(Xinhua file photo)
China's warming property market has helped to put the broader economy on the right track in 2016, but in an industry fraught with uncertainties, policymakers have to walk a more cautious line between sustaining momentum and avoiding potential risks.
The housing market recovery gathered steam in several top-tier cities since the second half of 2015 following government support measures to reduce inventories, and the momentum is spreading to more regions.
Of 70 large and medium-sized cities surveyed in March, 62 saw new home prices increase month on month, up from 47 the previous month, data from the National Bureau of Statistics (NBS) showed on Monday.
In floor terms, property sales jumped 33.1 percent in the first three months, much higher than the 6.5-percent gain in 2015.
Boosted by the strong sales, property investment is picking up, fueling economic growth to 6.7 percent in the first quarter, accompanied by a string of encouraging indicators.
According to NBS spokesperson Sheng Laiyun, the warming housing market, which affected activity in sectors ranging from steel, cement, furniture to home appliances, contributed more GDP growth in the first quarter than it did a year earlier.
Given the huge overhang of unsold homes, which the NBS put at 735.2 million square meters by March, the question remains: Is the current momentum sustainable?
"We do not expect this rebound to last long as room for further easing in the sector seems limited, and pressure from severe oversupply has not abated," noted Japanese securities trader Nomura.
Authorities have cut interest rates, reduced downpayments for mortgages and removed existing home restrictions in nearly all but top tier cities.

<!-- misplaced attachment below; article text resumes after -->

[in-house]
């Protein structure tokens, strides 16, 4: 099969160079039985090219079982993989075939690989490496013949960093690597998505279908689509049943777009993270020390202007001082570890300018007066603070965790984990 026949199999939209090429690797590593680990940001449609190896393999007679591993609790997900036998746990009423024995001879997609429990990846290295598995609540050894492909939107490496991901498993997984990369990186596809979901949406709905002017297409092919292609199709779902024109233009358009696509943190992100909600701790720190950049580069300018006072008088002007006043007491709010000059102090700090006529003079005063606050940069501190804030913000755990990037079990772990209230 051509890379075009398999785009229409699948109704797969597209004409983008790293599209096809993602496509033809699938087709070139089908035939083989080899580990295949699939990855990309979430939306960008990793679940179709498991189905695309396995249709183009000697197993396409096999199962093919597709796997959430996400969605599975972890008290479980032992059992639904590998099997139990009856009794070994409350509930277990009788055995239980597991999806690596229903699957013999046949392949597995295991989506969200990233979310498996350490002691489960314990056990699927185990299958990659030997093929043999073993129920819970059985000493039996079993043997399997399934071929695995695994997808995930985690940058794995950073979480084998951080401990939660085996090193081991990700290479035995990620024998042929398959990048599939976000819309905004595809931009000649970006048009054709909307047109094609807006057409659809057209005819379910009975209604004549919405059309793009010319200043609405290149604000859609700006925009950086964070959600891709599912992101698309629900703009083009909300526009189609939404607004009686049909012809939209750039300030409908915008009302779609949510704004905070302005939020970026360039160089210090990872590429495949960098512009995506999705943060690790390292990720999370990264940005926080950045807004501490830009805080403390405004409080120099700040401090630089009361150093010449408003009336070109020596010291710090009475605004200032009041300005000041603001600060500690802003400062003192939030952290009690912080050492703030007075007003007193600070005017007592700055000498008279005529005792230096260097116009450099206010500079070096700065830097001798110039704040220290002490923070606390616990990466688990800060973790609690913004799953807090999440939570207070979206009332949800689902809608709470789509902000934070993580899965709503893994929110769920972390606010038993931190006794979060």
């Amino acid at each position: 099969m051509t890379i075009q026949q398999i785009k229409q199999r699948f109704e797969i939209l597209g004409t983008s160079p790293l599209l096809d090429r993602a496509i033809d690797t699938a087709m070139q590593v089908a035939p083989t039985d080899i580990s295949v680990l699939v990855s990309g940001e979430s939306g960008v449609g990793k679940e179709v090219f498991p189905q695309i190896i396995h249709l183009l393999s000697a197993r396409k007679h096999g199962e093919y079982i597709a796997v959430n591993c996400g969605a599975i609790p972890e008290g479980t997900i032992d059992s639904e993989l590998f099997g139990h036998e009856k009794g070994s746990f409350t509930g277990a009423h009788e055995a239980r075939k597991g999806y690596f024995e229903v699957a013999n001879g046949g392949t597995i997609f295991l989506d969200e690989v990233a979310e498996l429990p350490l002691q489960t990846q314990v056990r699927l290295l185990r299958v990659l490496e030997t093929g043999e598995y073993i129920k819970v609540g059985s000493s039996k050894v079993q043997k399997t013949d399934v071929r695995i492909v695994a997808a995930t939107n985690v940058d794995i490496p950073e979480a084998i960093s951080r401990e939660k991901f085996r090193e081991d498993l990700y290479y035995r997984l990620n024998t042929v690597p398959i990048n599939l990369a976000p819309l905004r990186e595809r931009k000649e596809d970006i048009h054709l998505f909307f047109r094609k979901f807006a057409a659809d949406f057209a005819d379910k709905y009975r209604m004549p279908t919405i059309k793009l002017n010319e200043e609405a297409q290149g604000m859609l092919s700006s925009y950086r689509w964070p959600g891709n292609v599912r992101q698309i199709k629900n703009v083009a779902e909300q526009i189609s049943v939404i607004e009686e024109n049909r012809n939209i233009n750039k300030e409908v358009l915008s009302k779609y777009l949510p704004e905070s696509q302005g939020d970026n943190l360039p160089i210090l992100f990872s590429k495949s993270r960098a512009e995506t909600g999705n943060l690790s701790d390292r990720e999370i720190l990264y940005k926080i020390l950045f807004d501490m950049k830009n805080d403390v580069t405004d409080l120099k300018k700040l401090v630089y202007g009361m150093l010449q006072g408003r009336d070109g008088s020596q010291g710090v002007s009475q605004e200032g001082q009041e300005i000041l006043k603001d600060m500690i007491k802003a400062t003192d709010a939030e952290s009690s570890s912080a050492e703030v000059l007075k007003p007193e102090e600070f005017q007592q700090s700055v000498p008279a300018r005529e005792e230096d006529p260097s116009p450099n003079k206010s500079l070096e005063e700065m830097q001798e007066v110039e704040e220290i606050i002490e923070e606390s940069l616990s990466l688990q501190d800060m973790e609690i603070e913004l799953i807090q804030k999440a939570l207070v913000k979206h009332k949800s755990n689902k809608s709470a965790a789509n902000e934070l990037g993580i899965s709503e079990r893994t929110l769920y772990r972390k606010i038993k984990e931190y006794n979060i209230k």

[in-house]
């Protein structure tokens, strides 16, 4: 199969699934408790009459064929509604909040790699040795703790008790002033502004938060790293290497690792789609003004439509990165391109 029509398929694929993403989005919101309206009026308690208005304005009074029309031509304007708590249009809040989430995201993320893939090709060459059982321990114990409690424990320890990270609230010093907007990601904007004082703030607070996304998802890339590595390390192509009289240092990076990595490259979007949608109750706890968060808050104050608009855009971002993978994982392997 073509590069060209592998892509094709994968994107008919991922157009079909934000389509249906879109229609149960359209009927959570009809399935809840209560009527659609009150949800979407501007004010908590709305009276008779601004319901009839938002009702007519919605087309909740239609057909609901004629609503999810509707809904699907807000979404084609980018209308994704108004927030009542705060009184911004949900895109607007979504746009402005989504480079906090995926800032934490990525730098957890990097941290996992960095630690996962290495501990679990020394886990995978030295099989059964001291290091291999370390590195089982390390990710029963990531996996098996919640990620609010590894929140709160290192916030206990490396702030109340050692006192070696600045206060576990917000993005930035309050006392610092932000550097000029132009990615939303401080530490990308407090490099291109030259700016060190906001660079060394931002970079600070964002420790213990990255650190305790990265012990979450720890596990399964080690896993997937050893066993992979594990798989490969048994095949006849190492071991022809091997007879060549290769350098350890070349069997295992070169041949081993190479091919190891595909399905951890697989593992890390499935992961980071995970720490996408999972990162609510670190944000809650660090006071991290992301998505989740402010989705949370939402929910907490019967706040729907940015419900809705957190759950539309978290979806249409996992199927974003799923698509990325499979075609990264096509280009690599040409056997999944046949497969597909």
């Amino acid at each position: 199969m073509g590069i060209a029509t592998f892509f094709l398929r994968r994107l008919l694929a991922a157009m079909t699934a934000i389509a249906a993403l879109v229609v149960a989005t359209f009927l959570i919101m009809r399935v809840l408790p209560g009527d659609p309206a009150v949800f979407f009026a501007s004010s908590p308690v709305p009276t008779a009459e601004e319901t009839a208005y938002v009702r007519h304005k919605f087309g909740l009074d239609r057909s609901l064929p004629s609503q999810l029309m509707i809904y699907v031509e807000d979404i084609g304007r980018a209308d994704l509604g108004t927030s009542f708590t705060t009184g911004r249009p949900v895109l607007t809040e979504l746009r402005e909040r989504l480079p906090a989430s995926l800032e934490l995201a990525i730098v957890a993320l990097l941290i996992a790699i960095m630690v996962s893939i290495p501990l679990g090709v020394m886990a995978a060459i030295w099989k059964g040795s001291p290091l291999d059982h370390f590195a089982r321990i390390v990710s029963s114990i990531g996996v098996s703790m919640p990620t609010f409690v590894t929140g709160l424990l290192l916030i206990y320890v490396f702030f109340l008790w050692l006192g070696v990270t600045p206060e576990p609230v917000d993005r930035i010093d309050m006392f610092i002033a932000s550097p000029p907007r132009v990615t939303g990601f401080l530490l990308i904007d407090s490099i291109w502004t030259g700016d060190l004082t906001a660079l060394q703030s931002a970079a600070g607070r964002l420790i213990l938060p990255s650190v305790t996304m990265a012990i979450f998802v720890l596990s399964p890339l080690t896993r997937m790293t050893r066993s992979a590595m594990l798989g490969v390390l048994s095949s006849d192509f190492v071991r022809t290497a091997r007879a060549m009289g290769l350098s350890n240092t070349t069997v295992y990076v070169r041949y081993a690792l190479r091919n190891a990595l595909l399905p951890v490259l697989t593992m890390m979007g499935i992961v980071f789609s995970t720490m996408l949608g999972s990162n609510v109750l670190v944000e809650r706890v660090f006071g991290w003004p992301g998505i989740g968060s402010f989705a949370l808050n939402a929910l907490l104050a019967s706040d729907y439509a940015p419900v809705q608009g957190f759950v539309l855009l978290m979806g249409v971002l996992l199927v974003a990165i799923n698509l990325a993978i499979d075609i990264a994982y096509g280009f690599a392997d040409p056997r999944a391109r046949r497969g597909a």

For Minsheng Securities, the rebound in property investment brings with it bigger risks for the future, as it will only add to the number of unsold homes.
"The longer the rebound lasts, the bigger risks it will bring," it stressed.
Another key issue that will challenge policymakers is the growing divergence in the property market, with better economically positioned areas reporting drastic price rises, and less developed regions showing muted response.
In March, new home prices soared 62.5 percent year on year in the southern city of Shenzhen, the sharpest increase last month among all the major cities, followed by Shanghai, Nanjing and Beijing, where prices surged 30.5 percent, 17.8 percent and 17.6 percent year on year, respectively.
In smaller cities where oversupply is most prominent, prices remain subdued.
The contrasting picture has prompted local authorities to take different approaches: Shenzhen and Shanghai have tightened policies to curb speculative purchases and contain risks for a bubble, while third- and fourth-tiered cities are exploring new ways to spur sales.
For first- and second-tier cities, the buying mania over the past few months has eased demand, which will limit further price rises, while smaller cities still have a long way to go to resolve the supply glut, according to HSBC chief China economist Qu Hongbin.
"It is still quite unclear whether the warming-up is sustainable and whether property investment could continue to provide a solid support for the broader economy," he noted.
To address the uncertainties, Qu suggested that a special fund be established and the issuance of more home purchase subsidies to migrant workers to integrate the destocking process with the country's urbanization drive.